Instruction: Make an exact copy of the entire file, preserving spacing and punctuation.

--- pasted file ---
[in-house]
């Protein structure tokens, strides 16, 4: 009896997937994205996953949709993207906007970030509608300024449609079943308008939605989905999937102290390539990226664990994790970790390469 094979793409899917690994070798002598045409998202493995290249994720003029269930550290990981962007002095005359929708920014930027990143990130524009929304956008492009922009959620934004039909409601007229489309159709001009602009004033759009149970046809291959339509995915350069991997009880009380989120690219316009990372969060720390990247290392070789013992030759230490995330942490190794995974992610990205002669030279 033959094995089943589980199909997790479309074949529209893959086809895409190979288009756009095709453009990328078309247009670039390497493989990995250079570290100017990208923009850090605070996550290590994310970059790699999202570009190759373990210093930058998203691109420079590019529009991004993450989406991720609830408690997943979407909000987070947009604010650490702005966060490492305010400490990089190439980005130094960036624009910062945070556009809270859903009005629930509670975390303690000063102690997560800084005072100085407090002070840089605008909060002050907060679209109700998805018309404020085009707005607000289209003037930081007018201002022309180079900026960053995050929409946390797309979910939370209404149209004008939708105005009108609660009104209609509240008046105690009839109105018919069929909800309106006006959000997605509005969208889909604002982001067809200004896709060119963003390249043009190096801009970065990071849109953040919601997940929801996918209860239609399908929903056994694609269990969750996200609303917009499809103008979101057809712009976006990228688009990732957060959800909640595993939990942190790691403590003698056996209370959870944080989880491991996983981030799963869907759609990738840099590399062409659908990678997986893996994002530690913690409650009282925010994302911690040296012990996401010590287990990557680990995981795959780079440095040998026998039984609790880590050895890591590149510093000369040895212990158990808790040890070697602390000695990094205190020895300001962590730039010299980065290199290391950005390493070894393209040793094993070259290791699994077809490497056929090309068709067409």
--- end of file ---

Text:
[in-house]
């Protein structure tokens, strides 16, 4: 009896997937994205996953949709993207906007970030509608300024449609079943308008939605989905999937102290390539990226664990994790970790390469 094979793409899917690994070798002598045409998202493995290249994720003029269930550290990981962007002095005359929708920014930027990143990130524009929304956008492009922009959620934004039909409601007229489309159709001009602009004033759009149970046809291959339509995915350069991997009880009380989120690219316009990372969060720390990247290392070789013992030759230490995330942490190794995974992610990205002669030279 033959094995089943589980199909997790479309074949529209893959086809895409190979288009756009095709453009990328078309247009670039390497493989990995250079570290100017990208923009850090605070996550290590994310970059790699999202570009190759373990210093930058998203691109420079590019529009991004993450989406991720609830408690997943979407909000987070947009604010650490702005966060490492305010400490990089190439980005130094960036624009910062945070556009809270859903009005629930509670975390303690000063102690997560800084005072100085407090002070840089605008909060002050907060679209109700998805018309404020085009707005607000289209003037930081007018201002022309180079900026960053995050929409946390797309979910939370209404149209004008939708105005009108609660009104209609509240008046105690009839109105018919069929909800309106006006959000997605509005969208889909604002982001067809200004896709060119963003390249043009190096801009970065990071849109953040919601997940929801996918209860239609399908929903056994694609269990969750996200609303917009499809103008979101057809712009976006990228688009990732957060959800909640595993939990942190790691403590003698056996209370959870944080989880491991996983981030799963869907759609990738840099590399062409659908990678997986893996994002530690913690409650009282925010994302911690040296012990996401010590287990990557680990995981795959780079440095040998026998039984609790880590050895890591590149510093000369040895212990158990808790040890070697602390000695990094205190020895300001962590730039010299980065290199290391950005390493070894393209040793094993070259290791699994077809490497056929090309068709067409």